Health Education Found Lacking

The relationship between school health programs and public health in the United States dates back to the early 1800s. The work of Chadwick in Europe, and the subsequent work of Shattuck in the United States, focused attention on the importance of child and adolescent health in improving public health. Chadwick noted that one-half of all children born to working class parents in England died before age five. Likewise, Shattuck’s insightful report offered several futuristic recommendations to promote public health in the United States. Many of the recommendations had implications for child and adolescent health, particularly for school-age children. In one important area of public health concern — control of communicable diseases — school health programs played a significant role through health inspections, immunization campaigns, and related activities.

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As advances in science and medicine during the late 1800s and early 1900s eliminated or controlled many communicable diseases, attention increasingly was focused on the impact of chronic disease in American society. Participation by the United States in four major wars during this century provided evidence that American youth lacked adequate levels of health. The first such conflict — World War I — provided the first comprehensive assessment of the health status of the American people. Though standards for induction into the United States armed forces were lowered at the beginning of the war, 34% of American males examined for military service still were rejected due to physical and mental health problems. Had these defects been detected previously, many could have been prevented or corrected.

Consequently, public health professionals realized that, while progress had been made in controlling communicable disease, chronic diseases posed a new and growing threat to public health.

Findings from recent research confirm a continuing need to improve child and adolescent health. One such study, the National Adolescent Student Health Survey (NASHS), examined the health knowledge, attitudes, and behavior of American teenagers, and constructed a national health profile for that age group. During fall 1987, a national sample of about 11,000 eighth and 10th grade students was drawn from more than 200 public and private schools in 20 states.

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Interestingly, the NASHS results were similar to findings from the national School Health Education Study (SHES) conducted during the early 1960s. While the subject matter addressed by the SHES and NASHS differed in some respects, both studies confirmed a continuing need to promote comprehensive school health programs that increase knowledge, favorably influence attitudes, and promote positive behavior and effective decision-making among American youth.

The problems noted in the NASHS and related studies pose negative implications for the nation not only in terms of child and adolescent health status, but broader negative implications for public health and welfare in areas such as national defense, economic competitiveness, and the long-term social and fiscal impact of chronic diseases on society. An analysis of causes of death in the United States underscore the necessity for dealing with the problem of chronic diseases.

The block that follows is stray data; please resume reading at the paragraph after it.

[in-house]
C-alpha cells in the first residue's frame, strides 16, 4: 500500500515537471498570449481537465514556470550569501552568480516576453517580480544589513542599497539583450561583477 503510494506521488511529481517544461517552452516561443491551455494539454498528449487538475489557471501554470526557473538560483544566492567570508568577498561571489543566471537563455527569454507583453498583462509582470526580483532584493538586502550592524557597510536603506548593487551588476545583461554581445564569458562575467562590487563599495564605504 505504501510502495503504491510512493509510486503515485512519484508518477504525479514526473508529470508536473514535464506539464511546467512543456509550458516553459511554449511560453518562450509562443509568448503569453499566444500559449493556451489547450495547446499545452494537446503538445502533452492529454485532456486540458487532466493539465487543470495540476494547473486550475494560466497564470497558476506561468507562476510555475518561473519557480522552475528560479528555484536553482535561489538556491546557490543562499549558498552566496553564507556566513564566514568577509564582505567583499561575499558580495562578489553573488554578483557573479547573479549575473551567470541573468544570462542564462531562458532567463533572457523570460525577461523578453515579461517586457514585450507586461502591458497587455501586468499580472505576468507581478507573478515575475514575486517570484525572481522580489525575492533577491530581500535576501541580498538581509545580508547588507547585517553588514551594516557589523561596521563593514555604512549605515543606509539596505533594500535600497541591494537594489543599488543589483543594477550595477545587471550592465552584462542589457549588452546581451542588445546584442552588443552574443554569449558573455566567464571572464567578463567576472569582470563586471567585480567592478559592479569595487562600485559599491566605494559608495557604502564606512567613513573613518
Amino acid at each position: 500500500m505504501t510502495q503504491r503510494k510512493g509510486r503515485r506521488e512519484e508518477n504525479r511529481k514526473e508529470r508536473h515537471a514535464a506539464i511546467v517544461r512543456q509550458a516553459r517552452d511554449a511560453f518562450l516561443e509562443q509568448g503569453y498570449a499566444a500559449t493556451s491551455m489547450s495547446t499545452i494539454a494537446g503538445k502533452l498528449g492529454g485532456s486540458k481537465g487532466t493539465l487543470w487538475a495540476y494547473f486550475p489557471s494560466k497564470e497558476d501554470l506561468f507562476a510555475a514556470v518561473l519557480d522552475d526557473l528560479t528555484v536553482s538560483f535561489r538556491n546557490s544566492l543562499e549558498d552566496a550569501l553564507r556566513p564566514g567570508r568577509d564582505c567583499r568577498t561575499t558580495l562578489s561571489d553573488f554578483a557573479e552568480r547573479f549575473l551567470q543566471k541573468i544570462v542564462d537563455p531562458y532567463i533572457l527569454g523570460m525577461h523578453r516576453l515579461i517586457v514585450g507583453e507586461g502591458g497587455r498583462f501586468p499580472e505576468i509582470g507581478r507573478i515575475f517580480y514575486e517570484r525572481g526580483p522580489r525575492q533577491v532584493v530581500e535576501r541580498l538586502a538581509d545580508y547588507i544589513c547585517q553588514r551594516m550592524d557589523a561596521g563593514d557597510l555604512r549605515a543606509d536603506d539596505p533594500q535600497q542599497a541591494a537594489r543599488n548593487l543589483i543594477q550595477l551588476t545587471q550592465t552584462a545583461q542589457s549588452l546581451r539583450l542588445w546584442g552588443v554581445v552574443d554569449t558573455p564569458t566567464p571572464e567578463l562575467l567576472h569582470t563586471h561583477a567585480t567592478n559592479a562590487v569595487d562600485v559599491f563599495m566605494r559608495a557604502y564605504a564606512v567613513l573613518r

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More HIV Patients Suing Doctors

Physicians face a rising number of suits filed by HIV-infected patients, and the lack of clear cut laws and legal precedents is mud-dying the course that doctors should follow to limit their liability.

Though no statistics exist yet to document the trend, “all the physician-owned insurance companies are handling suits” brought by patients seropositive for the human immunodeficiency virus, said Douglass Phillips, president of the Physician Insurers Association of America located here.

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“It’s a phenomenon that’s occurred in the last 12 to 18 months and is too new for us to have specific numbers,” added Phillips, who is also chief executive officer of the Medical Mutual Insurance Company of North Carolina, in Raleigh.

He and other experts cite three allegations made in many of the claims awaiting resolution:

* disclosure of a patient’s HIV seropositive status to a known sexual partner of the patient or to health care providers treating the patient,
* failure to properly diagnose HIV seropositivity or related disorders, and
* discrimination against the seropositive patient by a refusal to provide medical care.

A physician’s freedom to inform others of a patient’s HIV status is complicated in states such as California, which last year passed a law that bars doctors from revealing a patient’s HIV status to anyone other than a spouse. But “if what’s correct medically, morally, and reasonably outweighs what a state legislature has ruled, then the doctor has to break the law,” said Duncan Barr, an attorney with the San Francisco firm of O’Connor, Cohn, Dillon, and Barr.

“Without question, doctors have the option to breach confidentiality to protect the public,” said lawyer George Annas, chief of health law at Boston University. “Suits against doctors who’ve revealed a patient’s HIV status to sexual partners or health care providers are losers,” he told MWN.

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State laws may soon come into accord with these opinions. A “new trend” in laws under consideration by many states is that health care providers won’t be held liable for a “good cause” breach of patient confidentiality that involves another provider or a patient’s sexual partner, said Connie Thomas, a research associate with the Washington-based Intergovernmental Health Policy Project, which tracks health legislation at the state level.